For the past couple of weeks this NFL season has resembled an episode of American Chopper. Bits and pieces of drama, some minor uncertainties, and a good dose of kicking and screaming, but when all is said and done, you know the deadline is going to be met and the bike will get built. Apart from minor upsets and a scandal or two along the way, we’ve pretty much known how the season is going to end for some time. The only open questions now are the final wild cards.
In the NFC the division winners will be Dallas, Green Bay, Tampa Bay and Seattle. Dallas and Green Bay will get the byes. The Giants will get the first wild card. The Vikings, out of nowhere, are out front for the second one with New Orleans, Washington, Detroit, and Arizona one game back. Interestingly, if I understand the convoluted tiebreaker system correctly, the first wild card tiebreaker after head-to-heads is conference record. At the moment the Vikes are on top there also. The Cards and the Saints game on Sunday should thin the field by one. There’s the possibility of an interesting game on 12/23 when the Vikes meet the ‘Skins. That is the extent of the drama in the NFC at the moment, which is fairly amazing considering that at the outset of the season it looked like a free for all.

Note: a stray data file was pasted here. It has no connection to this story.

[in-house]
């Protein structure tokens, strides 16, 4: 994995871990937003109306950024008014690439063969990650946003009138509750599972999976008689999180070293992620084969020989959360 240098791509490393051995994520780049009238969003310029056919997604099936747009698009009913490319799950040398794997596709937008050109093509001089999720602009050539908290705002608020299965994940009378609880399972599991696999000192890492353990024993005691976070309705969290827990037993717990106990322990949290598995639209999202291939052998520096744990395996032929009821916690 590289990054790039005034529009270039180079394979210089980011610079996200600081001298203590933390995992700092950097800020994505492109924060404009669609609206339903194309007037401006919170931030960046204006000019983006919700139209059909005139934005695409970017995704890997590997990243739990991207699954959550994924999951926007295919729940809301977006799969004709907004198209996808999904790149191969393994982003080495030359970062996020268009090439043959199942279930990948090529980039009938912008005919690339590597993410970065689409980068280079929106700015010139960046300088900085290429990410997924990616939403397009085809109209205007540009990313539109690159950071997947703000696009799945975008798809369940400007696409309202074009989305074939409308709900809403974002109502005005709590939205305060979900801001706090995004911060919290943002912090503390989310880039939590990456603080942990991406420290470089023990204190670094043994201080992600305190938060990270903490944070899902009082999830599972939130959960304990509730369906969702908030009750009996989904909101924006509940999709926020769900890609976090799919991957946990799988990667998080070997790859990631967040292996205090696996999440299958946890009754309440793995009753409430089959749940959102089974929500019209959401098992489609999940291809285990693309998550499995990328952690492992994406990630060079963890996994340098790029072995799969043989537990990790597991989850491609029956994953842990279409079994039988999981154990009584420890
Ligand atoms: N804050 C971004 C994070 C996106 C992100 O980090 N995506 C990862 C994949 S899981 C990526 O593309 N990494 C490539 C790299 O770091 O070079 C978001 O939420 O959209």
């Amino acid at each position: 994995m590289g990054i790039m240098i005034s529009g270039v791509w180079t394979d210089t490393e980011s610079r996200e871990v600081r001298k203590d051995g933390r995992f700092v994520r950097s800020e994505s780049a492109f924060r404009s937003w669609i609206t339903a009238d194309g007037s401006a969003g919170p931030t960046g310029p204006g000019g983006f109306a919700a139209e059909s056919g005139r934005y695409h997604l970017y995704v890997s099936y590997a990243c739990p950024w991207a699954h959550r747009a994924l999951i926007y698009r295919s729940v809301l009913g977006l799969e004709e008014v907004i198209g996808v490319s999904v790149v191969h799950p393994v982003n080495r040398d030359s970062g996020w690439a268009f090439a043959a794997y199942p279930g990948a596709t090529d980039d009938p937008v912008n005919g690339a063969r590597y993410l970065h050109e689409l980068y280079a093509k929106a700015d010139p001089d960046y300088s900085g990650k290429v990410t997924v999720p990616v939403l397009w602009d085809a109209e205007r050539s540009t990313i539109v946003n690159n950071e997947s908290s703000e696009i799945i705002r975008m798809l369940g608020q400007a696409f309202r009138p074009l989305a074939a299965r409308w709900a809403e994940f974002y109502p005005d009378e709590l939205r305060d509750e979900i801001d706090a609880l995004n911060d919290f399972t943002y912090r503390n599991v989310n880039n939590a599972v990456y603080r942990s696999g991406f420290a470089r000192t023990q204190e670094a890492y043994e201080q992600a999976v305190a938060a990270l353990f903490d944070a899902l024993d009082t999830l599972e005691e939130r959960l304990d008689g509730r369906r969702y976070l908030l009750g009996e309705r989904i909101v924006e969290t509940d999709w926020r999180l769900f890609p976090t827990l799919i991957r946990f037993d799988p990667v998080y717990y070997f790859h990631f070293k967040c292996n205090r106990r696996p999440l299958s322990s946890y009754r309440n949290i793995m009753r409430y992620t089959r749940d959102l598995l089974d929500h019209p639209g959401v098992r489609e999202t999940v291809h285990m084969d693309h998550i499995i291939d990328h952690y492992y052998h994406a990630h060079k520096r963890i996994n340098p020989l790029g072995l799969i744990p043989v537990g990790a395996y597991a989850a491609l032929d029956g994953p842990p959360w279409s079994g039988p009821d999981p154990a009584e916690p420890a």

The AFC is equally set. Pats, Colts, Steelers and Chargers look to take the titles with the Pats and Colts getting byes. The Jags have a vice-like grip on the first wild card. The Jags/Steelers game should be good, but won’t likely have a big affect on the final picture. The Browns appear to be within a game of the Steelers, but Pittsburgh has the tiebreaker, so they are really two back with three to play. That’s the only remotely tenuous division race at this point. The Browns are up front for the wild card, with the Bills and Titans in pursuit. That puts the winner of Sunday’s Bills/Browns game in the driver’s seat — call it Super Bowl 41.87593. If the Bills win, it’s still an open issue — the hated Titans are hanging around, and the Bills have a tougher schedule (Giants, Eagles) than the Browns (Bengals, 49ers). If the Browns win, things get even more settled. If the Browns win and Pittsburgh loses, then things may get interesting, but let’s not get ahead of ourselves.
In my midterm grade columns (NFC, AFC) I nailed all 8 division winners and got in the ball park on the wild cards. And as we all know, when it comes to futures I’m not the guy you want to follow, so this must have been blindingly obvious. We’ve known how this was going to end for half the year. Actually, since September we’ve been pretty certain how the season is going to end in February: Bill Belichick hoisting the Lombardi like Paul Sr. taking the finished chopper out for a test ride.
Last weekend was the first time in years I didn’t actually see any of the games. I was on the road, without my laptop, and was only able to steal fleeting glances at a television now and then. Here’s what my football viewing was like:
• I got a 10-second glance at a bar TV and saw the Lions leading the Cowboys late in the game. I immediately assumed the T.O. had a broken leg, Romo had contracted bird flu, and the Cowboys had loss no less than eight fumbles. Turns out I was wrong on all three counts. I still haven’t heard a good explanation of how the Lions almost won.